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Capitol Reef Superintendent Objects to Drilling on Park's Border


    The zeal of the U.S. Bureau of Land Management to tear up the public landscape in the West in search of energy resources knows no bounds. Among the latest parcels the agency wants to lease for resource exploration are tracts that back up to Capitol Reef National Park. Fortunately, the park's superintendent is objecting.
    Albert Hendricks, in a letter to the BLM, says some of the proposed lease sites would sully the park's viewshed by bringing oil and gas drilling rigs -- along with their noise, nighttime lighting and dust -- to the edge of Capitol Reef.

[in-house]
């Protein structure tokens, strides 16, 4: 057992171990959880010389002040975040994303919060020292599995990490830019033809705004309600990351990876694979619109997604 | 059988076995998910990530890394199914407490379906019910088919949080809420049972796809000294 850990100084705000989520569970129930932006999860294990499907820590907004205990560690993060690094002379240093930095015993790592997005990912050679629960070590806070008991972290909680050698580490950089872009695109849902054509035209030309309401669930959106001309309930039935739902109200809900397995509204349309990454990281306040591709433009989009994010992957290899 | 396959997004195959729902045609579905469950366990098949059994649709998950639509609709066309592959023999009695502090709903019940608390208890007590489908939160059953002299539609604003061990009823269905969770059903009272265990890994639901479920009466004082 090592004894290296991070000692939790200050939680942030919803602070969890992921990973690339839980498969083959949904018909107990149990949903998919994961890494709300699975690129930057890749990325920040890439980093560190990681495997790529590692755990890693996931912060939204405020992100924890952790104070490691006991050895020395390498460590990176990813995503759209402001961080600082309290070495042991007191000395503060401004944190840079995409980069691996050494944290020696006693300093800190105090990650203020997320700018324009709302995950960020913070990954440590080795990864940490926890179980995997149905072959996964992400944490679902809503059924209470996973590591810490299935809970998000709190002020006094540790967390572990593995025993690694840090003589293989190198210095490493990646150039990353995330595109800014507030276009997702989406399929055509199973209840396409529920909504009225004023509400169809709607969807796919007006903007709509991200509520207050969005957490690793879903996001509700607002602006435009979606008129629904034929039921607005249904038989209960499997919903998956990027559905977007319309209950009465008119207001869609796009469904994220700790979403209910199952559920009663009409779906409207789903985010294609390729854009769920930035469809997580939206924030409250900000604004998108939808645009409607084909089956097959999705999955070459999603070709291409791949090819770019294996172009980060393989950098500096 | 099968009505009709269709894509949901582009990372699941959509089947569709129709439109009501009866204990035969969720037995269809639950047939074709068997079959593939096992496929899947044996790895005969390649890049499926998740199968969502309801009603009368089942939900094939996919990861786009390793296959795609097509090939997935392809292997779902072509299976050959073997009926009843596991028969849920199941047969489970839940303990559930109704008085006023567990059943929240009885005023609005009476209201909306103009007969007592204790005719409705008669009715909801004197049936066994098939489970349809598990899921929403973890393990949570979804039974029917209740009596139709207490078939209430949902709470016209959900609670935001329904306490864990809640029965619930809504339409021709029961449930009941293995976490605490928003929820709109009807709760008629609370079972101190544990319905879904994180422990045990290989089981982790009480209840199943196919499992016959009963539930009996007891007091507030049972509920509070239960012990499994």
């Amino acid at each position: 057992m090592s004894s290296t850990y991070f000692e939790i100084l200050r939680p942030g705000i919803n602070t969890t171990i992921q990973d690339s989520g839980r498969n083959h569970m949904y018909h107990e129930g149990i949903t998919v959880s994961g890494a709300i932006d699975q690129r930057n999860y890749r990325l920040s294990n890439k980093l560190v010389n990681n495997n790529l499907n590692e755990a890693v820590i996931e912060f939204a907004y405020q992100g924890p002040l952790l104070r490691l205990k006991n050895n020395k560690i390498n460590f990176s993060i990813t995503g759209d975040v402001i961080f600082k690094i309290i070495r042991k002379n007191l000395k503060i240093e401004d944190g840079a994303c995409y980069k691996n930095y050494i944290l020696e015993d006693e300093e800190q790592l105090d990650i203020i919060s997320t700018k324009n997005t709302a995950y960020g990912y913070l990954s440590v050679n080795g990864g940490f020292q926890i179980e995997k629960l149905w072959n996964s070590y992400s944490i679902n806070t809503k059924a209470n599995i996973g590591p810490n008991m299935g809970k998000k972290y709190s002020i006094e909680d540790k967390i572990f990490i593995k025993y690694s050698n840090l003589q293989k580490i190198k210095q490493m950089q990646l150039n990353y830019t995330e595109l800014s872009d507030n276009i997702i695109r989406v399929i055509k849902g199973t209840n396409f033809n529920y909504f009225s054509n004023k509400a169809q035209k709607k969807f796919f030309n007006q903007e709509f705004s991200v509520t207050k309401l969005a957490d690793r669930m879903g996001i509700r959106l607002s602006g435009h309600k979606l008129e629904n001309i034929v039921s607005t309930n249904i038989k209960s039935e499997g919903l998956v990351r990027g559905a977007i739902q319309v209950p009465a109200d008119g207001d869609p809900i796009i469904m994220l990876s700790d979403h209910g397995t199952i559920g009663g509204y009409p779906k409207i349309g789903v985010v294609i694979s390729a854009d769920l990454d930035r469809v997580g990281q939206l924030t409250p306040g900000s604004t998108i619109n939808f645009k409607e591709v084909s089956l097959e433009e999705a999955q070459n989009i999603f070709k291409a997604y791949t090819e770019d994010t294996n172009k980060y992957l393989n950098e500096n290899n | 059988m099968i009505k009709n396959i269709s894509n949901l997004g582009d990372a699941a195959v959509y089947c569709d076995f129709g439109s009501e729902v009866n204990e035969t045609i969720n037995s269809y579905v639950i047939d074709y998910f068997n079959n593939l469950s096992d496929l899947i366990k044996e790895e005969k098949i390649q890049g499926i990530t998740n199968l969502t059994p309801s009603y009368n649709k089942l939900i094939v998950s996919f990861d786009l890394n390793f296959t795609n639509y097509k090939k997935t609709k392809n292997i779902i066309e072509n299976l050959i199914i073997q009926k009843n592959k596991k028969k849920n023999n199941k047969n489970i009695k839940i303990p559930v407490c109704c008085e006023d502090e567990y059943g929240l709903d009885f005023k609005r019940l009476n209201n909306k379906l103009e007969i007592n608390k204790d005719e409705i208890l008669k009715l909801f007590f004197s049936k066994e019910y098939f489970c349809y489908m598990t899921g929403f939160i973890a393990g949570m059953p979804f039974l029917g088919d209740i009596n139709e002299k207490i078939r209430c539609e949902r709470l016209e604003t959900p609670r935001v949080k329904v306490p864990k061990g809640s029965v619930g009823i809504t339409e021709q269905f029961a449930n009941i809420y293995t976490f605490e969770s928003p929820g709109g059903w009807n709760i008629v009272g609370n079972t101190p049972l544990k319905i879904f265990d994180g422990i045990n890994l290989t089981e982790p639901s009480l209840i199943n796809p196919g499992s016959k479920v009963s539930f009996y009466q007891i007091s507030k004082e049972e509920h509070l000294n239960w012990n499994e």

Three of the 18 parcels up for lease actually touch the park's northern boundary and some, Hendricks said, would be within site of a section of the park proposed for wilderness designation.
    According to The Associated Press, the parcels are part of the largest oil and gas lease auction the BLM has ever conducted in Utah, with 440,000 acres scheduled to go on the auction block next week.

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